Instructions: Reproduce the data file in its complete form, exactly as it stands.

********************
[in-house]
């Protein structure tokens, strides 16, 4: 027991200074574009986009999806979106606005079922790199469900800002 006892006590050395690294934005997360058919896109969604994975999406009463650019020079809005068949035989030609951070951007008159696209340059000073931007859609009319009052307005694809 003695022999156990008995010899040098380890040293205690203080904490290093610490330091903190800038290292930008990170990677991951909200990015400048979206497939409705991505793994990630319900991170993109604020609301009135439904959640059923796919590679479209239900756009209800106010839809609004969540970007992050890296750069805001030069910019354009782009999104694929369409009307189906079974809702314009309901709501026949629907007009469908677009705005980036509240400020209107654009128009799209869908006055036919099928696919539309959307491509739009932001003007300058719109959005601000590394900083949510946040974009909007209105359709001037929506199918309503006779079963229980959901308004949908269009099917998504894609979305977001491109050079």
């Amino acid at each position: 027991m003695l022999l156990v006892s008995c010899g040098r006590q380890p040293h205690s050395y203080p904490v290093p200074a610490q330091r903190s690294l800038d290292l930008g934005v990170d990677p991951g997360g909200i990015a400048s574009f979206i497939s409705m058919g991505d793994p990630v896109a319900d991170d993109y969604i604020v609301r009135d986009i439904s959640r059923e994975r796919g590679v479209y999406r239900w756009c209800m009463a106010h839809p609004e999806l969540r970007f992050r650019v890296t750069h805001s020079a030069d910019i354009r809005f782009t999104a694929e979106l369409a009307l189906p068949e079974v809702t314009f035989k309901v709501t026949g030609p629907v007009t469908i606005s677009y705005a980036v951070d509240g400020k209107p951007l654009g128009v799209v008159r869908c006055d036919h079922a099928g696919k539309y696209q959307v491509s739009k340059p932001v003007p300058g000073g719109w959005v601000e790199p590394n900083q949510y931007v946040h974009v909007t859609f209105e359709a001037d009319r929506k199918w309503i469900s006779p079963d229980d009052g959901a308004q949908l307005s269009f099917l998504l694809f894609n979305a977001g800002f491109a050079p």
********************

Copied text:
[in-house]
């Protein structure tokens, strides 16, 4: 027991200074574009986009999806979106606005079922790199469900800002 006892006590050395690294934005997360058919896109969604994975999406009463650019020079809005068949035989030609951070951007008159696209340059000073931007859609009319009052307005694809 003695022999156990008995010899040098380890040293205690203080904490290093610490330091903190800038290292930008990170990677991951909200990015400048979206497939409705991505793994990630319900991170993109604020609301009135439904959640059923796919590679479209239900756009209800106010839809609004969540970007992050890296750069805001030069910019354009782009999104694929369409009307189906079974809702314009309901709501026949629907007009469908677009705005980036509240400020209107654009128009799209869908006055036919099928696919539309959307491509739009932001003007300058719109959005601000590394900083949510946040974009909007209105359709001037929506199918309503006779079963229980959901308004949908269009099917998504894609979305977001491109050079």
């Amino acid at each position: 027991m003695l022999l156990v006892s008995c010899g040098r006590q380890p040293h205690s050395y203080p904490v290093p200074a610490q330091r903190s690294l800038d290292l930008g934005v990170d990677p991951g997360g909200i990015a400048s574009f979206i497939s409705m058919g991505d793994p990630v896109a319900d991170d993109y969604i604020v609301r009135d986009i439904s959640r059923e994975r796919g590679v479209y999406r239900w756009c209800m009463a106010h839809p609004e999806l969540r970007f992050r650019v890296t750069h805001s020079a030069d910019i354009r809005f782009t999104a694929e979106l369409a009307l189906p068949e079974v809702t314009f035989k309901v709501t026949g030609p629907v007009t469908i606005s677009y705005a980036v951070d509240g400020k209107p951007l654009g128009v799209v008159r869908c006055d036919h079922a099928g696919k539309y696209q959307v491509s739009k340059p932001v003007p300058g000073g719109w959005v601000e790199p590394n900083q949510y931007v946040h974009v909007t859609f209105e359709a001037d009319r929506k199918w309503i469900s006779p079963d229980d009052g959901a308004q949908l307005s269009f099917l998504l694809f894609n979305a977001g800002f491109a050079p």